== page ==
Product SKU: B995
Author: Hank Hangegraaff
Publisher: Thomas Nelson
Even from your own number men will arise and distort the truth.
—the apostle Paul
Nearly two decades ago Hank Hanegraaff’s award-winning Christianity in Crisis alerted the world to the dangers of a cultic movement within Christianity that threatened to undermine the very foundation of biblical faith. But in the 21st century, there are new dangers—new teachers who threaten to do more damage than the last.
These are not obscure teachers that Hanegraaff unmasks. We know their names. We have seen their faces, sat in their churches, and heard them shamelessly preach and promote the false pretexts of a give-to-get gospel. They are virtual rock stars who command the attention of presidential candidates and media moguls. Through make-believe miracles, urban legends, counterfeit Christs, and twisted theological reasoning, they peddle an occult brand of metaphysics that continues to shipwreck the faith of millions around the globe:
“God cannot do anything in this earthly realm
unless we give Him permission.”
“Keep saying it—
‘I have equality with God’—talk yourself into it.”
“Being poor is a sin.”
“The Jews were not rejecting Jesus as Messiah;
it was Jesus who was refusing to be the Messiah to the Jews!”
“You create your own world the same way God creates His.
He speaks, and things happen; you speak, and they happen.”
A modern crisis in Christianity continues to deepen as an ever-increasing number of 21st century prosperity preachers, ranging from Joyce Meyer to T. D. Jakes, convinces devotees that what happens in your life is a result of the words you speak. If you are healthy and prosperous, words created your reality. Conversely, if your baby dies or your spouse contracts cancer, you are the prime suspect.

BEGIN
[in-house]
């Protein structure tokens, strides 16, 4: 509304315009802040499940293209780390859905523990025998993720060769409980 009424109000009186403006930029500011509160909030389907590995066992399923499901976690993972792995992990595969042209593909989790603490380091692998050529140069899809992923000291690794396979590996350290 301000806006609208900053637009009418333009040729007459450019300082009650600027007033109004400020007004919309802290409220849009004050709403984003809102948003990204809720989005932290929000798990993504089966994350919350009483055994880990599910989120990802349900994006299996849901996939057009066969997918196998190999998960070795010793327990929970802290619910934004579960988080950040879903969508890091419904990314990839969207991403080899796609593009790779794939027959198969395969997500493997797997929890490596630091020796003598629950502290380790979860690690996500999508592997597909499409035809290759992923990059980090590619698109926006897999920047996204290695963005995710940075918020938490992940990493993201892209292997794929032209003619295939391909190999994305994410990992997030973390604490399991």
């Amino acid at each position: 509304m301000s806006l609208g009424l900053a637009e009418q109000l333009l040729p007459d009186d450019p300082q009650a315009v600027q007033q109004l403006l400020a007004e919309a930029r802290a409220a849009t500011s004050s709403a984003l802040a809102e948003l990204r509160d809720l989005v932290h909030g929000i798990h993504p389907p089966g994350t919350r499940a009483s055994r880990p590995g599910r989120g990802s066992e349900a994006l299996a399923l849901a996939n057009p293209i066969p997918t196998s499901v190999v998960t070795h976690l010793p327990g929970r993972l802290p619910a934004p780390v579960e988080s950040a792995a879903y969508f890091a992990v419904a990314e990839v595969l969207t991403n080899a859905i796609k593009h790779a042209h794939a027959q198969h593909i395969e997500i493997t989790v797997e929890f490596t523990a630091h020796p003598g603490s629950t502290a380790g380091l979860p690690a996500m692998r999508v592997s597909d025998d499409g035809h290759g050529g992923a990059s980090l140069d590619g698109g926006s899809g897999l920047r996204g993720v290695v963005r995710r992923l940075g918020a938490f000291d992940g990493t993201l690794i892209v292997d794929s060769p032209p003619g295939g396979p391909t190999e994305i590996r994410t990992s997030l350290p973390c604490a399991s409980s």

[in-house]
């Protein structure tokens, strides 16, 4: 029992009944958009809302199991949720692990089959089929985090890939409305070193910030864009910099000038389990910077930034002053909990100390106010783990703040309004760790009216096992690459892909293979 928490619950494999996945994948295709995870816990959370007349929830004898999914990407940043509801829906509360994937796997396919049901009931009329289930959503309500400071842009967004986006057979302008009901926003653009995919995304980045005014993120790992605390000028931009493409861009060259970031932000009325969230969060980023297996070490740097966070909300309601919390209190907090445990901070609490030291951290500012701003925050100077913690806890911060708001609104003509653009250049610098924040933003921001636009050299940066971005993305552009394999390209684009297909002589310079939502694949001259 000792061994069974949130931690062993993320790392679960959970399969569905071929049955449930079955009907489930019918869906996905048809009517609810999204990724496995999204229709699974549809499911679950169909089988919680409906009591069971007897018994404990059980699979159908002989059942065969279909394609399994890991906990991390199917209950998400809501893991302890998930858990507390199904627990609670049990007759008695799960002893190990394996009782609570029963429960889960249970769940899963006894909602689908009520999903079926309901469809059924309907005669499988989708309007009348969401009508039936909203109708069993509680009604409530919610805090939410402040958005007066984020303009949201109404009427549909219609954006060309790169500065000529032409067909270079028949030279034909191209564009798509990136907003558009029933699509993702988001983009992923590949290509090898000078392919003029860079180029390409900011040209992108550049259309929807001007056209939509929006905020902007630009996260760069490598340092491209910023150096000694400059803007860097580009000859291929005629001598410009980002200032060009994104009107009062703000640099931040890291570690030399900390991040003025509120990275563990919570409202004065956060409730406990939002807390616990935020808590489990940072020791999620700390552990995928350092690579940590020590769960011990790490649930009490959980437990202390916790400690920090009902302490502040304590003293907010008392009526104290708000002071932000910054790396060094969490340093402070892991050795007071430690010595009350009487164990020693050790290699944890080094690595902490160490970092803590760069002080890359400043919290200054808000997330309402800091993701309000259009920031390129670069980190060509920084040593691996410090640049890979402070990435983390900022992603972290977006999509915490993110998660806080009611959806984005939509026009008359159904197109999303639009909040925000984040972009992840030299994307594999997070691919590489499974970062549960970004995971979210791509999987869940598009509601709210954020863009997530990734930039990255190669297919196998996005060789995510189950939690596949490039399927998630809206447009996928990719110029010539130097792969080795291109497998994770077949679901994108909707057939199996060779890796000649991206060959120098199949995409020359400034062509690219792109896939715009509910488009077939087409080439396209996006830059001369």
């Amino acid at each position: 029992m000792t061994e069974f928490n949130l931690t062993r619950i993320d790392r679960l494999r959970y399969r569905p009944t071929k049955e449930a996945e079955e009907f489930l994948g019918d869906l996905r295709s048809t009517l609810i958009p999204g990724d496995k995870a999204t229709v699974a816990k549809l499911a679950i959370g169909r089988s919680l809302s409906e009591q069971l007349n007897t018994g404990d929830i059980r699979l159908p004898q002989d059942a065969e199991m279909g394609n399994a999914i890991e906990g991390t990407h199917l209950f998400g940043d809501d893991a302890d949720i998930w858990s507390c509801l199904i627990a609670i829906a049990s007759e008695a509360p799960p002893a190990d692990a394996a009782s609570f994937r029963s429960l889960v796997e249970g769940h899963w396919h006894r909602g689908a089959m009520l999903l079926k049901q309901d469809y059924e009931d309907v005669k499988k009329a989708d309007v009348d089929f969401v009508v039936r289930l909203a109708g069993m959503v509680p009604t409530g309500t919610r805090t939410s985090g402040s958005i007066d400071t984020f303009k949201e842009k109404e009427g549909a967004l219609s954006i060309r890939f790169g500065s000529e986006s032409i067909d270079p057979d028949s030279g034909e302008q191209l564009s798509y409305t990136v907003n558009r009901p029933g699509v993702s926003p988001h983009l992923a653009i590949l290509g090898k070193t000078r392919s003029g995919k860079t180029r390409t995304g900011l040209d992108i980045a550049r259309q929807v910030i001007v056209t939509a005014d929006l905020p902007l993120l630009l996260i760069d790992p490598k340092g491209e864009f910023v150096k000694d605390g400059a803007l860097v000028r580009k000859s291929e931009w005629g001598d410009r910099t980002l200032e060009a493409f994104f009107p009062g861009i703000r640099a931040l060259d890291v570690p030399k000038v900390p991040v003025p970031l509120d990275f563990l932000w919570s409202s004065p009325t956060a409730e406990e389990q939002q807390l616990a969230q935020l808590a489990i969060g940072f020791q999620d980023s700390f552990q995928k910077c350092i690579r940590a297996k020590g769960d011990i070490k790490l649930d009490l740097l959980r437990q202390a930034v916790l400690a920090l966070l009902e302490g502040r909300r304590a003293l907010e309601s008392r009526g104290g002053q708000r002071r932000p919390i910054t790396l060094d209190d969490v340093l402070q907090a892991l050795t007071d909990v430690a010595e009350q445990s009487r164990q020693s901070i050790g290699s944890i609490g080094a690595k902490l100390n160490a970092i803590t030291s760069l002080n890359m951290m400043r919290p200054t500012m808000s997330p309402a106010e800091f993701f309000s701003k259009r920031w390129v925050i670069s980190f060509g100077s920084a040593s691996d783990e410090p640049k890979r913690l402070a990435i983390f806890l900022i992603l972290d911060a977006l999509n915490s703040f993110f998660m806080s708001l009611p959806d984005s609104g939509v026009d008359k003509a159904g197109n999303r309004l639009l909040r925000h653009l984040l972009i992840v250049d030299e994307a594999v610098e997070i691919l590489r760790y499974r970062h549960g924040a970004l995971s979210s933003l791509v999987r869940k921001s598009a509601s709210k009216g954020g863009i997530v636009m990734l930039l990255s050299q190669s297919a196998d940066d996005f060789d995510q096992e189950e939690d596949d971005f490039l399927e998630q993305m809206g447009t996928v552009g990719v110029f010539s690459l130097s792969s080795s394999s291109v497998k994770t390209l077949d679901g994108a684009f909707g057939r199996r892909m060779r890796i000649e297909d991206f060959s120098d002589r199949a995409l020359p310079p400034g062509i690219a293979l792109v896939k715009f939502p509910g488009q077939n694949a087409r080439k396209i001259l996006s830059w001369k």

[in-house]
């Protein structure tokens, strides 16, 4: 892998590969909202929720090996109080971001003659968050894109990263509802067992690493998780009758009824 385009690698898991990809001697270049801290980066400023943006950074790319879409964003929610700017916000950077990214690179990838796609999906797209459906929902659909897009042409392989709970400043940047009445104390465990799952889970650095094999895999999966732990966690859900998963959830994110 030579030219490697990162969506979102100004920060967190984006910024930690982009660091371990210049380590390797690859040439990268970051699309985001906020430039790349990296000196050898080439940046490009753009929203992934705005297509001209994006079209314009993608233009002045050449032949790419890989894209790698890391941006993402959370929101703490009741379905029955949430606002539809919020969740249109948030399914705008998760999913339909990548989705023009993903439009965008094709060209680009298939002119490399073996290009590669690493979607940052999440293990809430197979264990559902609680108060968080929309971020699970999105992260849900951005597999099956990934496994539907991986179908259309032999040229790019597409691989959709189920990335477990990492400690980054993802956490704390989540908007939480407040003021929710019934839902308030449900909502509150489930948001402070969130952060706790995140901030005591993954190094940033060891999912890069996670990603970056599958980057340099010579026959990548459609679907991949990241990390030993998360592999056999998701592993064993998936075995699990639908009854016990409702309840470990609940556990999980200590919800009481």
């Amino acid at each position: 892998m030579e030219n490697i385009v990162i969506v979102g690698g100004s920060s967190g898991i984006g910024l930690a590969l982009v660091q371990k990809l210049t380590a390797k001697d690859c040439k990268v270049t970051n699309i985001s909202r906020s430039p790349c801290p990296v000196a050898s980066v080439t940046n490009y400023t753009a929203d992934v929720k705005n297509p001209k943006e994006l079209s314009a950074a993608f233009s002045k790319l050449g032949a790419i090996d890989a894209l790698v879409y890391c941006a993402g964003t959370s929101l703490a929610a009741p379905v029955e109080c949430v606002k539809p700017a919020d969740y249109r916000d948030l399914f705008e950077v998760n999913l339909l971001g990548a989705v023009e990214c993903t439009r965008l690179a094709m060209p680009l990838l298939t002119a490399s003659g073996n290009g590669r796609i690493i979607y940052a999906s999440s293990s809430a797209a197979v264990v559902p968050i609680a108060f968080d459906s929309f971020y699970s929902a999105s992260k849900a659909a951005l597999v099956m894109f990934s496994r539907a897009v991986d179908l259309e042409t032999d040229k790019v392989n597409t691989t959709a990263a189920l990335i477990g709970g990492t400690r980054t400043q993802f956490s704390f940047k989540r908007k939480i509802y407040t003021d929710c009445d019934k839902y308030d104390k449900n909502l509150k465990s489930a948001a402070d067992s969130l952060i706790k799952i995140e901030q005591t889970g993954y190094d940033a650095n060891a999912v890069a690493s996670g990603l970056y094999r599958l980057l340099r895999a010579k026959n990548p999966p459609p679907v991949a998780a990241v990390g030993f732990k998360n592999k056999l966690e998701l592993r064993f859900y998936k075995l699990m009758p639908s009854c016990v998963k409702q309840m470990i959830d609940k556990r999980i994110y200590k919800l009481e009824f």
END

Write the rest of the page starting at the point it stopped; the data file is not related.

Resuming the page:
According to one of America’s most popular prosperity preachers, Joel Osteen, “The moment you speak something out, you give birth to it. This is a spiritual principle, and it works whether what you are saying is good or bad, positive or negative.”
Osteen’s words are eerily similar to those of New Thought practitioner Joe Vitale—contributor to Rhonda Byrne’s The Secret. When asked by Larry King whether a nine-year-old Florida girl who was brutally murdered attracted this horror to herself, Vitale responded, “We are attracting everything to ourselves, and there is no exception.”
While Faith preachers such as Osteen have noteworthy differences from New Agers such as Vitale and Byrne, they are united in the belief that the force of faith is so powerful that even the Master of the Universe is bound by its irrevocable reality.
In Christianity in Crisis: 21st Century Hanegraaff pulls back the veil and exposes fatal flaws and feel-good fallacies that are spreading like cancer within the body of Christ. But this is a cancer that has a cure. And Hanegraaff shows us the way back to spiritual health and wholeness.